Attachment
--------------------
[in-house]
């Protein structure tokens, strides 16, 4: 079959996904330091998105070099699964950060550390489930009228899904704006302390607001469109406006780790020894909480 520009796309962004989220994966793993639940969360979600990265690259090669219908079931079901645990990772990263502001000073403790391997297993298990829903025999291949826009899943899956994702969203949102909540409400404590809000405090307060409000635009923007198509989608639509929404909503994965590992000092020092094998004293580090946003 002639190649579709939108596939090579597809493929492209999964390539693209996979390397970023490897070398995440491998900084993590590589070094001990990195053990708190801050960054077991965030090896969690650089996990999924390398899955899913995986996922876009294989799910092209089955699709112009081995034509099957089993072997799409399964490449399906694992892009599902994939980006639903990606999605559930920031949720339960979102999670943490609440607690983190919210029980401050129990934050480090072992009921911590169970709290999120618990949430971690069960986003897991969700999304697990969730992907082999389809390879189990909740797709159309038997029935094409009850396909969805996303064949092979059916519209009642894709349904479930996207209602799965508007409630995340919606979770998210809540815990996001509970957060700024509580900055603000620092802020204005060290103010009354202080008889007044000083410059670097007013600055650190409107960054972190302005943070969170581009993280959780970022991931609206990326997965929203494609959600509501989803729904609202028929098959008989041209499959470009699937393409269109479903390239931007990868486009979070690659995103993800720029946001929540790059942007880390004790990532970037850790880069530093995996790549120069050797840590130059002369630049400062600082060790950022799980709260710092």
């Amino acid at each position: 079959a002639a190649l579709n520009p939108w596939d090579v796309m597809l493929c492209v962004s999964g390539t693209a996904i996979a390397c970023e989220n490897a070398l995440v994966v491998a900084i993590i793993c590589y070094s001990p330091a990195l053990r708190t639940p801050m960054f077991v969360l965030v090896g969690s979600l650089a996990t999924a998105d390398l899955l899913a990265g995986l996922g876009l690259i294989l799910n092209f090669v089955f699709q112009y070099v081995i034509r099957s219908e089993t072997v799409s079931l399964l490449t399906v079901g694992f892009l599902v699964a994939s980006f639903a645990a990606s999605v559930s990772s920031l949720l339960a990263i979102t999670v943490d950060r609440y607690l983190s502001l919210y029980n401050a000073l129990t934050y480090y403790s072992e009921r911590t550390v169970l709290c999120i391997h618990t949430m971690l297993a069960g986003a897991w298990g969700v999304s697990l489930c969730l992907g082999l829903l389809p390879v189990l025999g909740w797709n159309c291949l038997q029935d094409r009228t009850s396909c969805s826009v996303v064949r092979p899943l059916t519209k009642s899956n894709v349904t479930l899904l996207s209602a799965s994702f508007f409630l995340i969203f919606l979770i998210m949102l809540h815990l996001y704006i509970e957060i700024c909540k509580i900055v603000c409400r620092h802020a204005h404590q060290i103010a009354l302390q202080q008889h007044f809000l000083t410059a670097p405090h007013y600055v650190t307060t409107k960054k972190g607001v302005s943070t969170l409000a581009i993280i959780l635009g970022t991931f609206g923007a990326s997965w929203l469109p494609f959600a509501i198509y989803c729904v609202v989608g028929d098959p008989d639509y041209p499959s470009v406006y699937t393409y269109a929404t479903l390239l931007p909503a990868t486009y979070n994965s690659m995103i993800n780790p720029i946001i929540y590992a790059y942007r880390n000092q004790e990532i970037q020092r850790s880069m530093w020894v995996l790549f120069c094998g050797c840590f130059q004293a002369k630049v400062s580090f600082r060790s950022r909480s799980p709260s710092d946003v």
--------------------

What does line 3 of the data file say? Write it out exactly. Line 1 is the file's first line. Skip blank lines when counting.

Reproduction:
């Amino acid at each position: 079959a002639a190649l579709n520009p939108w596939d090579v796309m597809l493929c492209v962004s999964g390539t693209a996904i996979a390397c970023e989220n490897a070398l995440v994966v491998a900084i993590i793993c590589y070094s001990p330091a990195l053990r708190t639940p801050m960054f077991v969360l965030v090896g969690s979600l650089a996990t999924a998105d390398l899955l899913a990265g995986l996922g876009l690259i294989l799910n092209f090669v089955f699709q112009y070099v081995i034509r099957s219908e089993t072997v799409s079931l399964l490449t399906v079901g694992f892009l599902v699964a994939s980006f639903a645990a990606s999605v559930s990772s920031l949720l339960a990263i979102t999670v943490d950060r609440y607690l983190s502001l919210y029980n401050a000073l129990t934050y480090y403790s072992e009921r911590t550390v169970l709290c999120i391997h618990t949430m971690l297993a069960g986003a897991w298990g969700v999304s697990l489930c969730l992907g082999l829903l389809p390879v189990l025999g909740w797709n159309c291949l038997q029935d094409r009228t009850s396909c969805s826009v996303v064949r092979p899943l059916t519209k009642s899956n894709v349904t479930l899904l996207s209602a799965s994702f508007f409630l995340i969203f919606l979770i998210m949102l809540h815990l996001y704006i509970e957060i700024c909540k509580i900055v603000c409400r620092h802020a204005h404590q060290i103010a009354l302390q202080q008889h007044f809000l000083t410059a670097p405090h007013y600055v650190t307060t409107k960054k972190g607001v302005s943070t969170l409000a581009i993280i959780l635009g970022t991931f609206g923007a990326s997965w929203l469109p494609f959600a509501i198509y989803c729904v609202v989608g028929d098959p008989d639509y041209p499959s470009v406006y699937t393409y269109a929404t479903l390239l931007p909503a990868t486009y979070n994965s690659m995103i993800n780790p720029i946001i929540y590992a790059y942007r880390n000092q004790e990532i970037q020092r850790s880069m530093w020894v995996l790549f120069c094998g050797c840590f130059q004293a002369k630049v400062s580090f600082r060790s950022r909480s799980p709260s710092d946003v």